The rules governing supporting organizations are complicated. Supporting organizations must be “operated, supervised or controlled” by the selected public charity and cannot be controlled by the donor or the donor’s family. One way to satisfy this requirement is to create a board of directors with 50% or more of the voting members appointed by the charity. Donors or family members may also be members of the board, but may not have veto power.
Comparing Donor-advised Funds with Private Foundations
Note: all comparisons and benefits of DAF and private foundations in the above chart are subject to change. None of the above data should be taken as tax advice. Please consult an accountant or other tax professional for financial advice.
Other Philanthropic Vehicles
Donor-advised funds differ from other philanthropic vehicles in various ways.
Check book giving is how it sounds: donors decide to give various amounts of cash to various organizations, sometimes planned, sometimes on a whim, and sometimes on an as-needed, responsive basis. Unlike DAFs, donors must track their own contributions and receipts to receive an annual tax deduction.
Some sponsor organizations (e.g., community foundations) offer other types of funds in addition to DAFs. These include unrestricted funds, field-of-interest funds, designated funds, and more. Each type of fund has its own rules and benefits. Ask the sponsor organization for details on other types of funds.
Charitable remainder trusts (CRT) provide the donor or others with cash flow while obtaining a current-year personal income tax deduction. CRTs are different from DAFs in that they generate income for the donor or beneficiaries for a specific amount of time (or for the beneficiary’s life). After this period, any assets remaining in the trust pass to one or more non-profits, chosen by the donor. In most cases, a family’s private foundation can be named as the charitable beneficiary as well.
Charitable lead trusts (CLT) allow donors to use a portion of their assets to create a trust—the income from which will go to charitable organizations, chosen by the donor, with cash flow for a designated number of years. Any assets remaining in the CLT upon its termination pass to the donor’s family, free of estate and gift taxes. This allows donors to efficiently transfer assets to family members, while reducing their tax liability and making a charitable impact. It differs from DAFs in that assets from a DAF do not pass back to the donor’s family—the sponsor organization typically absorbs the DAF assets within one or two generations, depending on the sponsor’s policy on successor generations.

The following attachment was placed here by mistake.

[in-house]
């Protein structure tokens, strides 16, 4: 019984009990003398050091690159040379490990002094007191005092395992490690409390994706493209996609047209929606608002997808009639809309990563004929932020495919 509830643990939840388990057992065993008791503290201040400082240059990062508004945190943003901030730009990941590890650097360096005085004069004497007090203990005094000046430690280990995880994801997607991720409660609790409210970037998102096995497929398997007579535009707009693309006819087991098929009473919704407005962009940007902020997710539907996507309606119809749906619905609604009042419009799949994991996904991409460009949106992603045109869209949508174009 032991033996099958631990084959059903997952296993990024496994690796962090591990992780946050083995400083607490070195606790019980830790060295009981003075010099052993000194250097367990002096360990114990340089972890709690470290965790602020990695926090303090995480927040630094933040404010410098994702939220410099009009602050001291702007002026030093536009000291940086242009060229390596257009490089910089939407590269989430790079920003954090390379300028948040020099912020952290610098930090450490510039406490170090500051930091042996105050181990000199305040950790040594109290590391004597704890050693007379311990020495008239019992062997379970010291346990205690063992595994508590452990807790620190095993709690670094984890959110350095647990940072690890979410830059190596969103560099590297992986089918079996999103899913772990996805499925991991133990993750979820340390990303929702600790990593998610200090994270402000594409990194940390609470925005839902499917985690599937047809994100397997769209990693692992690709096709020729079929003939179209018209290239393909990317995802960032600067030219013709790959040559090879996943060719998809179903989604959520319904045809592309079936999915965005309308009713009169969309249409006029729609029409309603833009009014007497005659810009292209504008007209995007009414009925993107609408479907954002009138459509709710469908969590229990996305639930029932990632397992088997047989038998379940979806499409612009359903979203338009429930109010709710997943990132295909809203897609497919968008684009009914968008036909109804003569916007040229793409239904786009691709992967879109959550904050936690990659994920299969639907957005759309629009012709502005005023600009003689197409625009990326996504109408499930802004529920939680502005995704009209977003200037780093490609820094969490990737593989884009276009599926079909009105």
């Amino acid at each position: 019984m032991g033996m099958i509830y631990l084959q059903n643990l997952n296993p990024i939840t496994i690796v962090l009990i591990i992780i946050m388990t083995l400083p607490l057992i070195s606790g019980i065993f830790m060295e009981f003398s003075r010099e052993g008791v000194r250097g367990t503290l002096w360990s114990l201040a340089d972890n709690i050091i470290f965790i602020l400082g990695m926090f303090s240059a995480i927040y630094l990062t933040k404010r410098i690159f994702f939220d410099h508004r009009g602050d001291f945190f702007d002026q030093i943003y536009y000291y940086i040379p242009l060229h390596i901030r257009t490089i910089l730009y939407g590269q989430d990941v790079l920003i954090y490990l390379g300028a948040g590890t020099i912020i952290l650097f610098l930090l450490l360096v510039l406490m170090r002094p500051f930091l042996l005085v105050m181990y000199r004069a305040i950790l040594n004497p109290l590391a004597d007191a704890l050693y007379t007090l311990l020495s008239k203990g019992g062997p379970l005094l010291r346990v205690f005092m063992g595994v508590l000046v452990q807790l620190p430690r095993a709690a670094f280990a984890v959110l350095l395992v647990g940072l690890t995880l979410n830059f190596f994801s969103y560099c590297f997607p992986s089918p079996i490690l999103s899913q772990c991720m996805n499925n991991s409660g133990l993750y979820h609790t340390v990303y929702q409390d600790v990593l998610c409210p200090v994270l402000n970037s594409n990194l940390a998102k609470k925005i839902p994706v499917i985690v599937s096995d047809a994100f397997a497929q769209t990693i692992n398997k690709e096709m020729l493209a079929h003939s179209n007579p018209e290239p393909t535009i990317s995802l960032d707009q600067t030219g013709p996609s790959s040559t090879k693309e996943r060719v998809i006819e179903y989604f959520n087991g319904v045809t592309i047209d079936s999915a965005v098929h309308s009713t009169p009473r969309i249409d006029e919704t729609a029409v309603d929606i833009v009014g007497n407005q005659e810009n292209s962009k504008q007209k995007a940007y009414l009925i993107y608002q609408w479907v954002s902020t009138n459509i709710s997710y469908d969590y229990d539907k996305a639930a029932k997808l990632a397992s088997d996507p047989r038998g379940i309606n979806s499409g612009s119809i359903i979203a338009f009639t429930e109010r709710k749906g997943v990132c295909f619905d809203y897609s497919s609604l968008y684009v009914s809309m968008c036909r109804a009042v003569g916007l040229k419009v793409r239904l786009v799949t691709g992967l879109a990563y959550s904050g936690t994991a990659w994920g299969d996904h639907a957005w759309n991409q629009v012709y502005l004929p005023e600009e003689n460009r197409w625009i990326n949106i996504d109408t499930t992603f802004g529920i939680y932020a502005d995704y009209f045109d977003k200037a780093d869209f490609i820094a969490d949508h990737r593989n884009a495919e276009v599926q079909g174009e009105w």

The majority of people who give do it out of current income; they have their favorite non-profits, and they write the checks. It’s a prescriptive way of doing it, with no thought into how to make this money work for the longer term. As you move to a DAF, you’re bringing in that next level of sophistication—putting the corpus into something that remains, and that can support your giving over time.”
– Bob Roth, Donor Advisor, Grand Rapids Community Foundation
Donor Voices: Keeping the Family Together with Two Philanthropic Vehicles
“I have four children and nine grandchildren,” says Bill Cross of Greensboro, North Carolina, “and I wanted to give them an example of how to do something for the community as well as provide a framework for keeping them together as long as possible.”
Bill and Ellen Cross settled on a donor-advised fund, which they named the Cross Family Fund. “I believe a donor-advised fund at the community foundation will encourage the children and grandchildren to keep in touch and bring them together to listen to each other’s ideas” says Cross. “I want each family member to have a voice in deciding what causes we will support, so that each will give serious thought to community needs.” Additionally, Bill and Ellen established a charitable remainder trust to provide income for the couple now, with the remainder to be added to the Cross Family Fund upon their deaths.
– Submitted by Gay Young, Vice President of Donor Services, The New York Community Trust
Next in the DAF Guide: What Are the Most Recent Data and Trends on the Establishment and Use of Donor Advised Funds in the U.S.?
 Types of Charitable Vehicles, Foundation Source: https://www.foundationsource.com/learn-about-foundations/charitable-vehicles/